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Proceedings Paper

Reidentification of trucks in highway corridors using convolutional neural networks to link truck weights to bridge responses
Author(s): Rui Hou; Seongwoon Jeong; Kincho H. Law; Jerome P. Lynch
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Paper Abstract

The widespread availability of cost-effective sensing technologies is translating into an increasing number of highway bridges being instrumented with structural health monitoring (SHM) systems. Current bridge SHM systems are only capable of measuring bridge responses and lack the ability to directly measure the traffic loads inducing bridge responses. The output-only nature of the monitoring data available often leaves damage detection algorithms ill-posed and incapable of robust detection. Attempting to overcome this challenge, this study leverages state-of-the-art computer vision techniques to establish a means of reliably acquiring load data associated with the trucks inducing bridge responses. Using a cyberenabled highway corridor consisting of cameras, bridge monitoring systems, and weigh-in-motion (WIM) stations, computer vision methods are used to track trucks as they excite bridges and pass WIM stations where their weight parameters are acquired. Convolutional neural network (CNN) methods are used to develop automated vehicle detectors embedded in GPU-enabled cameras along highway corridors to identify and track trucks from real-time traffic video. Detected vehicles are used to trigger the bridge monitoring systems to ensure structural responses are captured when trucks pass. In the study, multiple one-stage object detection CNN architectures have been trained using a customized dataset to identify various types of vehicles captured at multiple locations along a highway corridor. YOLOv3 is selected for its competitive speed and precision in identifying trucks. A customized CNN-based embedding network is trained following a triplet architecture to convert each truck image into a feature vector and the Euclidean distance of two feature vectors is used as a measure of truck similarity for reidentification purposes. The performance of the CNN-based feature extract is proved to be more robust than a hand-crafted method. Reidentification of the same vehicle allows truck weights measured at the WIM station to be associated with measured bridge responses collected by bridge monitoring systems.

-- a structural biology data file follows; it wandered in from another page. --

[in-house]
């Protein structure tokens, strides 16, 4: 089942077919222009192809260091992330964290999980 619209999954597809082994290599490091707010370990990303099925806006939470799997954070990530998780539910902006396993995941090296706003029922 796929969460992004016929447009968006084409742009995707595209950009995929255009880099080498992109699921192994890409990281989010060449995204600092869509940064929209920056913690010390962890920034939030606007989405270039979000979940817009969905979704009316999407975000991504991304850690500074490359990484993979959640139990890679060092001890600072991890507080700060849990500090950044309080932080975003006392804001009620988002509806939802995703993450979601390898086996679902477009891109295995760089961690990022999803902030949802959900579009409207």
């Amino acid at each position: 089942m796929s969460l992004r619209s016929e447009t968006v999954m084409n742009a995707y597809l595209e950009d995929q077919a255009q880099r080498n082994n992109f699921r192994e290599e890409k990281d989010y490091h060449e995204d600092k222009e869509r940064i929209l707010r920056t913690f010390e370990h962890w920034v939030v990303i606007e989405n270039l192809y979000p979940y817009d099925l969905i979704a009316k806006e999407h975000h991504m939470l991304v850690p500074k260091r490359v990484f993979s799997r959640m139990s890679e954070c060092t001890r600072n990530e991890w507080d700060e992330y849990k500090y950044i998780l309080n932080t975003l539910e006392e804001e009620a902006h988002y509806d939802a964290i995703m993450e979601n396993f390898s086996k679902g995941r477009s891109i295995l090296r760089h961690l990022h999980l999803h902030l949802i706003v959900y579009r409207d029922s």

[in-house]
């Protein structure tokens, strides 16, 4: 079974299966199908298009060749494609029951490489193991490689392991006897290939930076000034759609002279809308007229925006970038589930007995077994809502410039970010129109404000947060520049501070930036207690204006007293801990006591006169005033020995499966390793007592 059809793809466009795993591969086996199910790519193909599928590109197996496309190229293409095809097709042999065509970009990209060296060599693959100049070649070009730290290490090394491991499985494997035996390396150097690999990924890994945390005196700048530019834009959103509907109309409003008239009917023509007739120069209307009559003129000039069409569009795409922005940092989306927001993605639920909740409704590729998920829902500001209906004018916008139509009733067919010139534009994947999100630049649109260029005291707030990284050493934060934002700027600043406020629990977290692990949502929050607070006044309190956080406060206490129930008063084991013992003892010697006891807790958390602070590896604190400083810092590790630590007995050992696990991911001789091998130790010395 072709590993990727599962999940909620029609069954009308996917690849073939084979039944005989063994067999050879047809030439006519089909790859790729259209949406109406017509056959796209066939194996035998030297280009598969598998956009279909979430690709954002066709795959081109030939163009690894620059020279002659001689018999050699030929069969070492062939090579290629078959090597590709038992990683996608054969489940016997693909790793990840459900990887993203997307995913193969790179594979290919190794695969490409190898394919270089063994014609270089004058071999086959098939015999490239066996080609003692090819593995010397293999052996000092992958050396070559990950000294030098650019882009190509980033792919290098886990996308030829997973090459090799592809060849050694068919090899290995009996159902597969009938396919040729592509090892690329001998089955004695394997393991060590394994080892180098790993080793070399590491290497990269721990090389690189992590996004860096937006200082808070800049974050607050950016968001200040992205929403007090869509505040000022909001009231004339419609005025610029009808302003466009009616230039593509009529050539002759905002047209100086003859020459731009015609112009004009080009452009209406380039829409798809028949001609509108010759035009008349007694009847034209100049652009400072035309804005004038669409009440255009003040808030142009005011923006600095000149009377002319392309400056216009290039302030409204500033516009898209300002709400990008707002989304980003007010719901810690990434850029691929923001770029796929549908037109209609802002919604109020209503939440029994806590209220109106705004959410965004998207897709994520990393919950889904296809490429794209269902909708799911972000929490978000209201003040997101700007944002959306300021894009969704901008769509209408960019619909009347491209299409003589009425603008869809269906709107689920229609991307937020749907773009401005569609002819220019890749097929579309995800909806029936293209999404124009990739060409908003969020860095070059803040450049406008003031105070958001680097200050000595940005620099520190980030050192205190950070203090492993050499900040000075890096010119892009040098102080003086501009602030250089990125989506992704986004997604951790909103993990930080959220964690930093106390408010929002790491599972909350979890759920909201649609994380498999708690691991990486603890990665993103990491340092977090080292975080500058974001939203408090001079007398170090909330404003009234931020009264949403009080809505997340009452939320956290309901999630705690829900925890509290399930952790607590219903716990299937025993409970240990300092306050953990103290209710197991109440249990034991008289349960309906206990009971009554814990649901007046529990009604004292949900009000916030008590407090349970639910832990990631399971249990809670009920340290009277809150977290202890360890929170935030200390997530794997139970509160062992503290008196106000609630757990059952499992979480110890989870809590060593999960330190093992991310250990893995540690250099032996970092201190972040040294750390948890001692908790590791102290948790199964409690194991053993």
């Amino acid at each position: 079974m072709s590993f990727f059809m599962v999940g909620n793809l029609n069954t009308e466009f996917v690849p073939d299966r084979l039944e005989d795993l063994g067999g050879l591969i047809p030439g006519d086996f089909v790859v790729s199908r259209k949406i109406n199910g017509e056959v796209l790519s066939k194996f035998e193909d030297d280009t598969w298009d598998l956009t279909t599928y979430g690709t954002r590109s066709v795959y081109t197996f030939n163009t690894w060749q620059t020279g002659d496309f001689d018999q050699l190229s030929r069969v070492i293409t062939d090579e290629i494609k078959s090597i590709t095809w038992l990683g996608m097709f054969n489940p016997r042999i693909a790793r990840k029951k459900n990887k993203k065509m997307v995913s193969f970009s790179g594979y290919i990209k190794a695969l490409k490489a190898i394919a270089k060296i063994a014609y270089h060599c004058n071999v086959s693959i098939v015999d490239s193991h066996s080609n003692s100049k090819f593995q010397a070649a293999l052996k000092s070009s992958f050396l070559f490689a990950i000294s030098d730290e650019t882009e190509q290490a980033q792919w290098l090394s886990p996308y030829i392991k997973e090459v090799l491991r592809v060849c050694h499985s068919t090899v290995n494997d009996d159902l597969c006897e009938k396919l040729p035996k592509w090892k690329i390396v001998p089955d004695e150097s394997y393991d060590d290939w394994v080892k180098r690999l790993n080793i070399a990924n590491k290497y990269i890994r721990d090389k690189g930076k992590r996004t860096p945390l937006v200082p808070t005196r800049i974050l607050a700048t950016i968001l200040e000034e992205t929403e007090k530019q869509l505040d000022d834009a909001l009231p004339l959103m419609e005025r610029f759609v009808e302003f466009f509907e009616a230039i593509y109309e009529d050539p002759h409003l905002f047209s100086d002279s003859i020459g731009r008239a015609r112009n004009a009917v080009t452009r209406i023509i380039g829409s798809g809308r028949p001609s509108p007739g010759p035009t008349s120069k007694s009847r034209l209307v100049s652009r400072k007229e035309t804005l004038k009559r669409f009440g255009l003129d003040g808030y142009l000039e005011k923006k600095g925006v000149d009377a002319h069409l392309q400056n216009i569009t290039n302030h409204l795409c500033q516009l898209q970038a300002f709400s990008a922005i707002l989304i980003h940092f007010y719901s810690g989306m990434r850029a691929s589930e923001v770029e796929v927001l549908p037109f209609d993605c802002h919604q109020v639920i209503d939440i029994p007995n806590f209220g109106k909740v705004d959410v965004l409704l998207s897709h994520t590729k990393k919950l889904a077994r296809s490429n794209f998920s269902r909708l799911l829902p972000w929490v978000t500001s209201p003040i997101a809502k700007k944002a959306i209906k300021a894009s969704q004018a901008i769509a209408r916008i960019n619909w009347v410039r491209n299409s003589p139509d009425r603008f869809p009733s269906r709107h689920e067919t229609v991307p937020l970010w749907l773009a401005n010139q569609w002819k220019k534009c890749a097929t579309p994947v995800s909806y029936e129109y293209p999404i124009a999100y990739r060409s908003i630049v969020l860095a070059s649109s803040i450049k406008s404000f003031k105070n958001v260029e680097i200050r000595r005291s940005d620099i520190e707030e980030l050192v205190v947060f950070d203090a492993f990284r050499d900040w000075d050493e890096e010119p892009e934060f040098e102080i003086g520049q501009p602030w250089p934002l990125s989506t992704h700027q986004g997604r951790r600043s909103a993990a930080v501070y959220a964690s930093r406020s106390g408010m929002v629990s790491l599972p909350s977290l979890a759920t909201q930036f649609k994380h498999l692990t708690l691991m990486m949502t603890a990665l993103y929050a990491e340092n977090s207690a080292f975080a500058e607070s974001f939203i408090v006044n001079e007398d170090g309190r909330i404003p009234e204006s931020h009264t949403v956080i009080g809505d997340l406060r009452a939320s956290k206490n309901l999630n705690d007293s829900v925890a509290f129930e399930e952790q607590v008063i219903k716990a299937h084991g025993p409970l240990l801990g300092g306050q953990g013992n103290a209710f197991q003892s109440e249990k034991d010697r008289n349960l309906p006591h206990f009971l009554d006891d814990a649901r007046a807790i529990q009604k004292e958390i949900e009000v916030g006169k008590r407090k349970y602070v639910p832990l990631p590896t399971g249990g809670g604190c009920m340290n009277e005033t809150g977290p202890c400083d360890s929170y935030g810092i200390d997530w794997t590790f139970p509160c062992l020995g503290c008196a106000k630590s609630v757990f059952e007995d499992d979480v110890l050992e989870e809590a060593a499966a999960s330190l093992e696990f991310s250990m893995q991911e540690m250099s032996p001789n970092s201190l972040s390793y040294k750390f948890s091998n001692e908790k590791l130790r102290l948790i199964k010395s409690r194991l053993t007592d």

Paper Details

Date Published: 27 March 2019
PDF: 14 pages
Proc. SPIE 10970, Sensors and Smart Structures Technologies for Civil, Mechanical, and Aerospace Systems 2019, 109700P (27 March 2019); doi: 10.1117/12.2515617
Show Author Affiliations
Rui Hou, Univ. of Michigan (United States)
Seongwoon Jeong, Stanford Univ. (United States)
Kincho H. Law, Stanford Univ. (United States)
Jerome P. Lynch, Univ. of Michigan (United States)

Published in SPIE Proceedings Vol. 10970:
Sensors and Smart Structures Technologies for Civil, Mechanical, and Aerospace Systems 2019
Jerome P. Lynch; Haiying Huang; Hoon Sohn; Kon-Well Wang, Editor(s)

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